Kingdom Archaebacteria and Kingdom Eubacteria, Biology tutorial

Introduction to Kingdom Archaebacteria:

Archaebacteria is first kingdom in 6 kingdom categorization of living things. Word Archae just means ancient. This kingdom has organisms at simplest level of organization. They are prokaryotes, who were earlier in kingdom Monera but now identified as being hereditarily and structurally distinct, forming own domain, Archaea. Not like bacteria, archaea lack peptidoglycan in the cell walls and contain unusual (ether-linked) lipids in their cell membranes that are not discovered in any other group of organisms. This group of single celled organisms lives under tremendous situations likes no oxygen and very high temperatures. Structure and function of genes in archaea are alike to structure and function of genes in eukaryotes, while those of eubacteria are not.

Diagnostic Features of Archaebacteria:

i) Archaebacteria contain no peptidoglycan in cell walls

ii) The cell wall is composed of glycoproteins and polysaccarides.

iii) The cell wall envelopes have the high resistance to antibiotics and lytic agents because of difference in cell wall composition.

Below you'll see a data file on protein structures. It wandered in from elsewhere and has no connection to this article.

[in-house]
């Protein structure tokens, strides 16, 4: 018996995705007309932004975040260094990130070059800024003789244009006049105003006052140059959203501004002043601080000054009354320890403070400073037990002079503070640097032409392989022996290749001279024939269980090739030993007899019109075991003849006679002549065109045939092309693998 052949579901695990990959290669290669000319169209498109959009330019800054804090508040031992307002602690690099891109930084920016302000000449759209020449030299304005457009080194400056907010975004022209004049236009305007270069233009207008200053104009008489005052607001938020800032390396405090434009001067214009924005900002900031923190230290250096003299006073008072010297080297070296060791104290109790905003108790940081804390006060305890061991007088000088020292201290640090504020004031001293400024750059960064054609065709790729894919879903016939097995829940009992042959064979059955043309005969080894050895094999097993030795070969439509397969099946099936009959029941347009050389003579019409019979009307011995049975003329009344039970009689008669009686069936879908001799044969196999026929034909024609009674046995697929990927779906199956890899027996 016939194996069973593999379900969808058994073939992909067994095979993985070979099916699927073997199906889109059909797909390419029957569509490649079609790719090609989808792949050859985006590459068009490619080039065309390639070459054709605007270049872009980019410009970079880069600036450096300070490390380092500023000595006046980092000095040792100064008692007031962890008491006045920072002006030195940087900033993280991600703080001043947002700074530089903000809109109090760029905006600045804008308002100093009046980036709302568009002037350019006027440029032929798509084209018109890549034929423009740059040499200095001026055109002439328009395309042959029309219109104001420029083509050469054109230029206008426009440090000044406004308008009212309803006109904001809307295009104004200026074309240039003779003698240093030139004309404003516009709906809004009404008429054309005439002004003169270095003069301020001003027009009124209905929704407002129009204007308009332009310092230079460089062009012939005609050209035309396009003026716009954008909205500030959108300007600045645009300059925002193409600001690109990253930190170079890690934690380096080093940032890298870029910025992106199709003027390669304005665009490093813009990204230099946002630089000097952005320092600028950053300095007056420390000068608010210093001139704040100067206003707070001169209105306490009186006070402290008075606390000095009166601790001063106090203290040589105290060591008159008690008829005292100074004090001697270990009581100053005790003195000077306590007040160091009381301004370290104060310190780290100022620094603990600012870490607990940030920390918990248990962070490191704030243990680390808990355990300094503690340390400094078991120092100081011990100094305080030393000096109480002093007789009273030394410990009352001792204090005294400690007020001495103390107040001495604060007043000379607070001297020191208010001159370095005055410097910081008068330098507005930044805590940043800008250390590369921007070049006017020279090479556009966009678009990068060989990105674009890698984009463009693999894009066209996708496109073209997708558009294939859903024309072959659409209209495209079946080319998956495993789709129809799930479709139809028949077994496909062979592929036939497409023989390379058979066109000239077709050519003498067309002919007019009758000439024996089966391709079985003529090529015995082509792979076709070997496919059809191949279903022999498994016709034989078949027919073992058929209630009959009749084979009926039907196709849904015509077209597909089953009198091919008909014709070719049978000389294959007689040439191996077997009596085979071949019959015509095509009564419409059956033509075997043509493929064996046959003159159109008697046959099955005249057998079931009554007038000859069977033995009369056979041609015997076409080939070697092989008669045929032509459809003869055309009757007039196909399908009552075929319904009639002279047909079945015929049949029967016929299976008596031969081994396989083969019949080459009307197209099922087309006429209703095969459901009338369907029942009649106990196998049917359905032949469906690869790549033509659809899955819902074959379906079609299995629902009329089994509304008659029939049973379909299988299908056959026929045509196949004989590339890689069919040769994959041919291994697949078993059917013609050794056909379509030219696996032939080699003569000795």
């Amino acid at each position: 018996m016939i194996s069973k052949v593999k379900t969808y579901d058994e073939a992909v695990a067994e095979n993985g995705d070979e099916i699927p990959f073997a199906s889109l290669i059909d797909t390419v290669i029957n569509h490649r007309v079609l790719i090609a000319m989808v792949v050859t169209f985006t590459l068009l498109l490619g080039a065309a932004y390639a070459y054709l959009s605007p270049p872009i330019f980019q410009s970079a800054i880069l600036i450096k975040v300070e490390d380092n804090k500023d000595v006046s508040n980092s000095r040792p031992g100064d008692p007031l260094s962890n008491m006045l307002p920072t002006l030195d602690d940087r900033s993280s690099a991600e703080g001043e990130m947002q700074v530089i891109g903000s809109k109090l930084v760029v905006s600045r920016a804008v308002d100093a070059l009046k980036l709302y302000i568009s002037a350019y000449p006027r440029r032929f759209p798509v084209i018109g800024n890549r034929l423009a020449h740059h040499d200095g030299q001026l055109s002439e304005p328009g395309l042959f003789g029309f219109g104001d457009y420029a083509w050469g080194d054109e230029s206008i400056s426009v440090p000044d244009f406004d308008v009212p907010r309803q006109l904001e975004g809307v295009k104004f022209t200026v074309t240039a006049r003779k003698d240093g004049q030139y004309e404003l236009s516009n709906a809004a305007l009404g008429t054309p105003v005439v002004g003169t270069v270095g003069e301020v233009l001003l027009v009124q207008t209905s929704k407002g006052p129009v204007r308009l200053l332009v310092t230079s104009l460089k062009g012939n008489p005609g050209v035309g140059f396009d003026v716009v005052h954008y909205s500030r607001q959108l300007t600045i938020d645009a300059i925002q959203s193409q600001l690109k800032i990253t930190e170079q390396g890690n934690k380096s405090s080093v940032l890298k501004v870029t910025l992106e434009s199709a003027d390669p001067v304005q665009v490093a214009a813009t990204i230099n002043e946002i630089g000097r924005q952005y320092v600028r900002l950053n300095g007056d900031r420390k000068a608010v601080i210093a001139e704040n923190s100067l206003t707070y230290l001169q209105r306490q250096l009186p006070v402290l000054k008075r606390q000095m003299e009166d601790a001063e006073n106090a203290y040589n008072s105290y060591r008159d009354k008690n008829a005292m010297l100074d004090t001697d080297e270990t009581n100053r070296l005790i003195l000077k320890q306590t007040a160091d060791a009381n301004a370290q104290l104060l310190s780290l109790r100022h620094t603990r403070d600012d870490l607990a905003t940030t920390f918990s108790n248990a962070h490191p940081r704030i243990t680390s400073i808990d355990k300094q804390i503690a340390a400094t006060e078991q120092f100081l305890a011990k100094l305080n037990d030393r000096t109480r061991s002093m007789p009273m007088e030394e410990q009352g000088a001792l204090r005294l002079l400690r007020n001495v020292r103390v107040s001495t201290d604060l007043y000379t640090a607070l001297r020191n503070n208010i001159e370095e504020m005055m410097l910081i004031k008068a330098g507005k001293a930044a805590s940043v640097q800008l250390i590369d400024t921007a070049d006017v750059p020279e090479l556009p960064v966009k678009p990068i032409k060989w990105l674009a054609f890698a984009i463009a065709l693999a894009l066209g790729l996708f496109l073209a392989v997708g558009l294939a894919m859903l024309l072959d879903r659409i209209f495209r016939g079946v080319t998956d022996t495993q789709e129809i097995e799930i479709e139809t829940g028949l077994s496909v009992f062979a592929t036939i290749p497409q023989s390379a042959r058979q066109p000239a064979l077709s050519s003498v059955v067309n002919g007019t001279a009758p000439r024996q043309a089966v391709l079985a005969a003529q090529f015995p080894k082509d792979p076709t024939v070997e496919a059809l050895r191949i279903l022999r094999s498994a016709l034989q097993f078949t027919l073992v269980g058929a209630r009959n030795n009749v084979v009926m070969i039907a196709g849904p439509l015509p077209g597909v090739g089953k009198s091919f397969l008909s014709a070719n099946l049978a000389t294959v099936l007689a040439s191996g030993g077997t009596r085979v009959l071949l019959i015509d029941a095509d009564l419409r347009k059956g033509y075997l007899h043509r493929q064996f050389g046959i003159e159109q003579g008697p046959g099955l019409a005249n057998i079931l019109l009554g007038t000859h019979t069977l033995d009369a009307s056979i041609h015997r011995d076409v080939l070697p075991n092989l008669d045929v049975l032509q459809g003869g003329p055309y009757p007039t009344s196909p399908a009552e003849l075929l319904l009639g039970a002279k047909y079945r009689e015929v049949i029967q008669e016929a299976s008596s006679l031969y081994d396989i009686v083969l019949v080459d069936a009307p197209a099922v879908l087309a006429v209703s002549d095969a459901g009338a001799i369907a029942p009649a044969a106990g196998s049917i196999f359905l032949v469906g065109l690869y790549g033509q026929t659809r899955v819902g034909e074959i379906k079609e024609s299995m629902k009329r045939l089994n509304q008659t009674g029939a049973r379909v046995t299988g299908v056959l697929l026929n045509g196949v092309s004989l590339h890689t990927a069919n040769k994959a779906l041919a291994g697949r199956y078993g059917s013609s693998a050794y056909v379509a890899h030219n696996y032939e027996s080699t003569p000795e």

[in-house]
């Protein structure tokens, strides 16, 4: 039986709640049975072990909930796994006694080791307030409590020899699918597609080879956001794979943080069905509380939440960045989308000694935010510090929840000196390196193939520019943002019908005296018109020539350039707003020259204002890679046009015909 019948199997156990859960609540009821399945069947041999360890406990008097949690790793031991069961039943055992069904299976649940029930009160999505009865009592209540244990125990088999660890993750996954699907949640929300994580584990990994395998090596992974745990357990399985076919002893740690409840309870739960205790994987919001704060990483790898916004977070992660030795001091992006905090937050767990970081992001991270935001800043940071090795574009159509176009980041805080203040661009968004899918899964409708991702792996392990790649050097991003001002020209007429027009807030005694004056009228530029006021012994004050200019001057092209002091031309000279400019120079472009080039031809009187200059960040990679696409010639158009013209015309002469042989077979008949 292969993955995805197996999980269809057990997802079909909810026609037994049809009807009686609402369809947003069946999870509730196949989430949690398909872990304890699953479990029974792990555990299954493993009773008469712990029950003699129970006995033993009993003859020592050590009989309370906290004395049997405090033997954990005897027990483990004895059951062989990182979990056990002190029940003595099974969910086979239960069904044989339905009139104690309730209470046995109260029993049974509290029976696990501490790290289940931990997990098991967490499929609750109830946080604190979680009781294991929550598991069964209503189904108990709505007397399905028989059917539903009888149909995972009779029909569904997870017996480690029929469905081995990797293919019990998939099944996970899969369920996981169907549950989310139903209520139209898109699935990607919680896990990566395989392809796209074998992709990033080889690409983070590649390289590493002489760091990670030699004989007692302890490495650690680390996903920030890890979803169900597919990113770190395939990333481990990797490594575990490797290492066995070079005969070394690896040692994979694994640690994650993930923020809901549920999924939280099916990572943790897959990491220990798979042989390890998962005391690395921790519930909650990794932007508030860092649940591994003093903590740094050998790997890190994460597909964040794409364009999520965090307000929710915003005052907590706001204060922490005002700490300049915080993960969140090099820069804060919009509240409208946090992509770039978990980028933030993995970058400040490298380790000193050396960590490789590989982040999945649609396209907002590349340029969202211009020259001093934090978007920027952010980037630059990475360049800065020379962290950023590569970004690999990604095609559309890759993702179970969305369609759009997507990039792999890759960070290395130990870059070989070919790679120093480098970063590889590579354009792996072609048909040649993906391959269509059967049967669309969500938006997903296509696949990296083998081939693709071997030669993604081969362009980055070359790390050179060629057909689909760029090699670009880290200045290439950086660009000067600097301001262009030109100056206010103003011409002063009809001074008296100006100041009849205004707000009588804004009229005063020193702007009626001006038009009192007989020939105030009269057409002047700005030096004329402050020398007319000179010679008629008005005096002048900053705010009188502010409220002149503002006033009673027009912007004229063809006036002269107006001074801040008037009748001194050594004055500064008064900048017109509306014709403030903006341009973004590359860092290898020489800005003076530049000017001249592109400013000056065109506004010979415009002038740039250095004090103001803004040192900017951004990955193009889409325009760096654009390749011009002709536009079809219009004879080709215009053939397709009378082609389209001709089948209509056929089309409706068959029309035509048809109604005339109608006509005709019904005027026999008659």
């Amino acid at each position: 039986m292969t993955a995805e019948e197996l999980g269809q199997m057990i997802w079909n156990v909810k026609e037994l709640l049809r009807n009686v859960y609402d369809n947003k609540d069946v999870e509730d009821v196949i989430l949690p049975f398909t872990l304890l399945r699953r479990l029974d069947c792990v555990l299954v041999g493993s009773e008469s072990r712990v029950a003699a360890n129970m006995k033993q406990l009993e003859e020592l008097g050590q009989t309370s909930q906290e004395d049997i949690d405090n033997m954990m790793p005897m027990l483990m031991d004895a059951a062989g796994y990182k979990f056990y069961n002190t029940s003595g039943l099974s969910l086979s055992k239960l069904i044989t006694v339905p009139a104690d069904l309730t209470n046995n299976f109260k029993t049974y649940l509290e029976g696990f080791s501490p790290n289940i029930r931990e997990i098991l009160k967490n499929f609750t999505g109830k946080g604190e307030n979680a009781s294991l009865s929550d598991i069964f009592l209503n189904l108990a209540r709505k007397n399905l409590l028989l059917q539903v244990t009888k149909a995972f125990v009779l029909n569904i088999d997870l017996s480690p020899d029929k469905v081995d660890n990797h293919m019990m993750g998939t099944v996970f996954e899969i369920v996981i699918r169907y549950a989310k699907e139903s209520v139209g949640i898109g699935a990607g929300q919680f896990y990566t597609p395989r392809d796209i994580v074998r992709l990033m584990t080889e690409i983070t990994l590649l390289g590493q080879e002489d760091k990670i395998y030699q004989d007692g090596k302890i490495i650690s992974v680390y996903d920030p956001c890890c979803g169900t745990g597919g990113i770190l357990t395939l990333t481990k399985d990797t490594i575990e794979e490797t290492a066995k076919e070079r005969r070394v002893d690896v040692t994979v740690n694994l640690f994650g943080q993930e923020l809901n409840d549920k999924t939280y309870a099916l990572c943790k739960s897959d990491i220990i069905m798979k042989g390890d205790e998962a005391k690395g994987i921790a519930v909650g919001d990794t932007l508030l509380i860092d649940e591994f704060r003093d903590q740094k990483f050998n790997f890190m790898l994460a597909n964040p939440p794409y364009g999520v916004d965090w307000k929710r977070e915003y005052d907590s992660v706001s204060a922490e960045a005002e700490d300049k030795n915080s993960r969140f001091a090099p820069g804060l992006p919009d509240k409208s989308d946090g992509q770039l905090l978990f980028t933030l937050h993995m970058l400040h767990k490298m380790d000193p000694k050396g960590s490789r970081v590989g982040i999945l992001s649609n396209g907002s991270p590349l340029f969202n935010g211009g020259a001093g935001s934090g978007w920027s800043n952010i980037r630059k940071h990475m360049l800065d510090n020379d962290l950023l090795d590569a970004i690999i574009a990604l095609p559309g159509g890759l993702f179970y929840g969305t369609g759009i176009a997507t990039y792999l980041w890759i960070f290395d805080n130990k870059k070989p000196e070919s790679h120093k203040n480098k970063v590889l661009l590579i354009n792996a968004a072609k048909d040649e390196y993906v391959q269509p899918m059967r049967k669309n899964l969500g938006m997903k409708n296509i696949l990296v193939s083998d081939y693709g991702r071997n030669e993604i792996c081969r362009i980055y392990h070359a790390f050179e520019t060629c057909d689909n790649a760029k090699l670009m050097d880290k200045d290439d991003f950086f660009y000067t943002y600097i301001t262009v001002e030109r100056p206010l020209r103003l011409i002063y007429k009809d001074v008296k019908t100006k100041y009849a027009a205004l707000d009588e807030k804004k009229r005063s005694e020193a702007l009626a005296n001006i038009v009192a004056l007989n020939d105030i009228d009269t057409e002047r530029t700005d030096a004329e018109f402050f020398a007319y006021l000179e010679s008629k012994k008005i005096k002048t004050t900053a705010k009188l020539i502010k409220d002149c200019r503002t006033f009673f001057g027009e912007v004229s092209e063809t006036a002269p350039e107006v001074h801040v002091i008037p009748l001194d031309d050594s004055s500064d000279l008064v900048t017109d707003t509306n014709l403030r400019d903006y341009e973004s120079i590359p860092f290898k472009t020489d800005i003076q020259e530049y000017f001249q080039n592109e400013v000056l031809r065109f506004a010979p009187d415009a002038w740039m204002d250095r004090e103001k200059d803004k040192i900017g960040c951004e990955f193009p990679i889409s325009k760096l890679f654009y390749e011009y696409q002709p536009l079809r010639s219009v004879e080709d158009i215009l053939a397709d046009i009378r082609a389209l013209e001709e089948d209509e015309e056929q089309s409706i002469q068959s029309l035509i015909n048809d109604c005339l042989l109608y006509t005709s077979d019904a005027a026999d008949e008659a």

iv) Archaebacteria are approx 1/10th of a micrometer to approx 15 micrometer in size. A few are flagellated and flagella structure is different from flagella of other bacteria.

v) Archaebacteria is non-pathogenic bateria which live in and around organisms.

vi) Archaebacteria is autotrophs and utilizes CO2 in atmosphere as the source of carbon for the procedure known as carbon fixation.

Classification of Archaebacteria:

The archae are presently situated in 4 phyla, they are

i) Eurychaeota e.g Pyrococcus abysi

ii) Crenarchaeota e.g sulfolobus acidocaldarius

iii) Nanoarchaeota e.g Nanoarchaeum equitans

iv) Korarchaeota

Archaebacteria cells possess diameters that range from about 0.0002-0.0004 in (0.5-1.0 micrometer). Volume of cells is only around one-thousandth that of typical eukaryotic cell. They have 3 major shapes

i) Spherical cells called cocci,

ii) Rod shaped cells called bacilli,

ii) Spiral shaped cells that can either be vibrio, spirillum, or spirochete

Structure:

Archaebacteria, like every prokaryotes, possess no membrane bound organelles. This signifies that archaebacteria are without endoplasmic reticula, Golgi complexes, mitochondria, nuclei, lysosomes, or chloroplasts. Cells have thick cytoplasm which has all molecules and compounds of metabolism and nutrition . Archaebacteria possess the cell wall which has no peptidoglycan. Rigid cell wall supports cell, permitting the archaebacterium to keeps its shape, and protecting cell from bursting when in hypotonic environment. Plasmids may be present in archaebacterial cell. These are small, circular pieces of DNA which can duplicate independent of larger, genomic DNA circle. Plasmids frequently code for s enzymes or for antibiotic resistance.